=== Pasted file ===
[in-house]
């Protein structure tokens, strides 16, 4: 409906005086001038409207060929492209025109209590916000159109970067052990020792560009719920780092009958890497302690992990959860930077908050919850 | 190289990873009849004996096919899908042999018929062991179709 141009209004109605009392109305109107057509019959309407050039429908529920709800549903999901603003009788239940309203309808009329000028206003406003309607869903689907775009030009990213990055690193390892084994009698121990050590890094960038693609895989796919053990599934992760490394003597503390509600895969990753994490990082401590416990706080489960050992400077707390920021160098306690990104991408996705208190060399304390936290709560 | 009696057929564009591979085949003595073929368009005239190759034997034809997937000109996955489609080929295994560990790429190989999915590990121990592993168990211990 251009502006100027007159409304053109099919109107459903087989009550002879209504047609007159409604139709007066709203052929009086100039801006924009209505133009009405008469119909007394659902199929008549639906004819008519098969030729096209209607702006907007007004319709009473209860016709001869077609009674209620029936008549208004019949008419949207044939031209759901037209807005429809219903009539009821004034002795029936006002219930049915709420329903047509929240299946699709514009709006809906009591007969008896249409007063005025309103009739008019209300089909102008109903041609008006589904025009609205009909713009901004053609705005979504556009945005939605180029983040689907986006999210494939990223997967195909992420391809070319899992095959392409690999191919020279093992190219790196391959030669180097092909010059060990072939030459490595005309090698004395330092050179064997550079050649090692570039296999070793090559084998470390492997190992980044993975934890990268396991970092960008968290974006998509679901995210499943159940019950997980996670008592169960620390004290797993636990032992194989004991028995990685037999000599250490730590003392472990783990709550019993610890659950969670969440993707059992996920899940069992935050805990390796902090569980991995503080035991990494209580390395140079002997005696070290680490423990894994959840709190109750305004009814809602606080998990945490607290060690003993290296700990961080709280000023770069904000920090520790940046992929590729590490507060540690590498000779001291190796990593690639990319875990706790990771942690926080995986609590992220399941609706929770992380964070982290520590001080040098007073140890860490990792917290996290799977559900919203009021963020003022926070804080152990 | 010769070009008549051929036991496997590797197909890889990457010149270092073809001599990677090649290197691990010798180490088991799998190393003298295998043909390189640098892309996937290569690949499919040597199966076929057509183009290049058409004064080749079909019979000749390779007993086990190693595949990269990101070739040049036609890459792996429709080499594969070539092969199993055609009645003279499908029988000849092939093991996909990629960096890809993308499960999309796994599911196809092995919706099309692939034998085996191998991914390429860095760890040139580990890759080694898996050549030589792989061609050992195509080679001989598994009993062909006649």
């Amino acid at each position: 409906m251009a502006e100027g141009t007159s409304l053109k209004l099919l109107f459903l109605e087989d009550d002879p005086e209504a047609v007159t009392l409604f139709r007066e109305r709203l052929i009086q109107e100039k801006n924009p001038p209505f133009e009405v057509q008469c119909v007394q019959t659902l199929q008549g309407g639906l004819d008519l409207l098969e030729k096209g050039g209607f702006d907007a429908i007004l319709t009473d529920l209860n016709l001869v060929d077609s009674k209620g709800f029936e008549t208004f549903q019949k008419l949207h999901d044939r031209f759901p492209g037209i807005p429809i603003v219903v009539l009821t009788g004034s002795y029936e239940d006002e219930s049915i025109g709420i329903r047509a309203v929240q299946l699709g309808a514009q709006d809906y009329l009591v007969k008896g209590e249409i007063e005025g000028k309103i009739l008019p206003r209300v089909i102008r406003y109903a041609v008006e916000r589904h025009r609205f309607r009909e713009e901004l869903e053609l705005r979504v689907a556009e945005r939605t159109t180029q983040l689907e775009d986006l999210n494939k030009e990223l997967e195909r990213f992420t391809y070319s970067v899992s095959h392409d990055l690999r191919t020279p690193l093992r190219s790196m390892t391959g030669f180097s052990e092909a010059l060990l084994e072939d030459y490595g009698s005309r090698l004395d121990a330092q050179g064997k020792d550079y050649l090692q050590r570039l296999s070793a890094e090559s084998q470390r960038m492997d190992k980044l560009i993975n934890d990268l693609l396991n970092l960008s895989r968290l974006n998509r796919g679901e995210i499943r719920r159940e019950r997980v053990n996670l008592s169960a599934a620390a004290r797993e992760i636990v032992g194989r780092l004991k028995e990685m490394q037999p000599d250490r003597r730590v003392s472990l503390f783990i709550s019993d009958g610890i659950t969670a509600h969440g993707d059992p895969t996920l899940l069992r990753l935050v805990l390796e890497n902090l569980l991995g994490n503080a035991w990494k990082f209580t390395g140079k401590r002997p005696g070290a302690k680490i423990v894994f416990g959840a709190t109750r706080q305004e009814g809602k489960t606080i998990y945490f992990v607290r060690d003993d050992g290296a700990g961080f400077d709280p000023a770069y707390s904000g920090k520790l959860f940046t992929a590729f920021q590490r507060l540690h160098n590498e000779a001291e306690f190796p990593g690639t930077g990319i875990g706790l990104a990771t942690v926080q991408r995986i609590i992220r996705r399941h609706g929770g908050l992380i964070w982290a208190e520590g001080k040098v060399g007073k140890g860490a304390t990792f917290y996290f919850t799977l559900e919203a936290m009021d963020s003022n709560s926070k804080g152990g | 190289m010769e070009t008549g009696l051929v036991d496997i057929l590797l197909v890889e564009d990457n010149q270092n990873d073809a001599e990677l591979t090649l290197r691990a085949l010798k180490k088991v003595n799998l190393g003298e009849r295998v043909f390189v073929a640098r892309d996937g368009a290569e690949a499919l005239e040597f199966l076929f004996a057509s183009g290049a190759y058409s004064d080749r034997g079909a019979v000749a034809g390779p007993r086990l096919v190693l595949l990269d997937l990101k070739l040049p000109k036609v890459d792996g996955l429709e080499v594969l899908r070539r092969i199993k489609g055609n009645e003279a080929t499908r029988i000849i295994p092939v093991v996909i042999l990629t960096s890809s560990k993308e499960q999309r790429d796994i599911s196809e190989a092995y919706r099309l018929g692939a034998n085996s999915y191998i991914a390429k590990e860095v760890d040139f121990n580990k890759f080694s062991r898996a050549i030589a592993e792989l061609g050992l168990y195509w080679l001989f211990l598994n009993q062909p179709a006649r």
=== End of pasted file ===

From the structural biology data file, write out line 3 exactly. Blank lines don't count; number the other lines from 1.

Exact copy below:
């Amino acid at each position: 409906m251009a502006e100027g141009t007159s409304l053109k209004l099919l109107f459903l109605e087989d009550d002879p005086e209504a047609v007159t009392l409604f139709r007066e109305r709203l052929i009086q109107e100039k801006n924009p001038p209505f133009e009405v057509q008469c119909v007394q019959t659902l199929q008549g309407g639906l004819d008519l409207l098969e030729k096209g050039g209607f702006d907007a429908i007004l319709t009473d529920l209860n016709l001869v060929d077609s009674k209620g709800f029936e008549t208004f549903q019949k008419l949207h999901d044939r031209f759901p492209g037209i807005p429809i603003v219903v009539l009821t009788g004034s002795y029936e239940d006002e219930s049915i025109g709420i329903r047509a309203v929240q299946l699709g309808a514009q709006d809906y009329l009591v007969k008896g209590e249409i007063e005025g000028k309103i009739l008019p206003r209300v089909i102008r406003y109903a041609v008006e916000r589904h025009r609205f309607r009909e713009e901004l869903e053609l705005r979504v689907a556009e945005r939605t159109t180029q983040l689907e775009d986006l999210n494939k030009e990223l997967e195909r990213f992420t391809y070319s970067v899992s095959h392409d990055l690999r191919t020279p690193l093992r190219s790196m390892t391959g030669f180097s052990e092909a010059l060990l084994e072939d030459y490595g009698s005309r090698l004395d121990a330092q050179g064997k020792d550079y050649l090692q050590r570039l296999s070793a890094e090559s084998q470390r960038m492997d190992k980044l560009i993975n934890d990268l693609l396991n970092l960008s895989r968290l974006n998509r796919g679901e995210i499943r719920r159940e019950r997980v053990n996670l008592s169960a599934a620390a004290r797993e992760i636990v032992g194989r780092l004991k028995e990685m490394q037999p000599d250490r003597r730590v003392s472990l503390f783990i709550s019993d009958g610890i659950t969670a509600h969440g993707d059992p895969t996920l899940l069992r990753l935050v805990l390796e890497n902090l569980l991995g994490n503080a035991w990494k990082f209580t390395g140079k401590r002997p005696g070290a302690k680490i423990v894994f416990g959840a709190t109750r706080q305004e009814g809602k489960t606080i998990y945490f992990v607290r060690d003993d050992g290296a700990g961080f400077d709280p000023a770069y707390s904000g920090k520790l959860f940046t992929a590729f920021q590490r507060l540690h160098n590498e000779a001291e306690f190796p990593g690639t930077g990319i875990g706790l990104a990771t942690v926080q991408r995986i609590i992220r996705r399941h609706g929770g908050l992380i964070w982290a208190e520590g001080k040098v060399g007073k140890g860490a304390t990792f917290y996290f919850t799977l559900e919203a936290m009021d963020s003022n709560s926070k804080g152990g | 190289m010769e070009t008549g009696l051929v036991d496997i057929l590797l197909v890889e564009d990457n010149q270092n990873d073809a001599e990677l591979t090649l290197r691990a085949l010798k180490k088991v003595n799998l190393g003298e009849r295998v043909f390189v073929a640098r892309d996937g368009a290569e690949a499919l005239e040597f199966l076929f004996a057509s183009g290049a190759y058409s004064d080749r034997g079909a019979v000749a034809g390779p007993r086990l096919v190693l595949l990269d997937l990101k070739l040049p000109k036609v890459d792996g996955l429709e080499v594969l899908r070539r092969i199993k489609g055609n009645e003279a080929t499908r029988i000849i295994p092939v093991v996909i042999l990629t960096s890809s560990k993308e499960q999309r790429d796994i599911s196809e190989a092995y919706r099309l018929g692939a034998n085996s999915y191998i991914a390429k590990e860095v760890d040139f121990n580990k890759f080694s062991r898996a050549i030589a592993e792989l061609g050992l168990y195509w080679l001989f211990l598994n009993q062909p179709a006649r």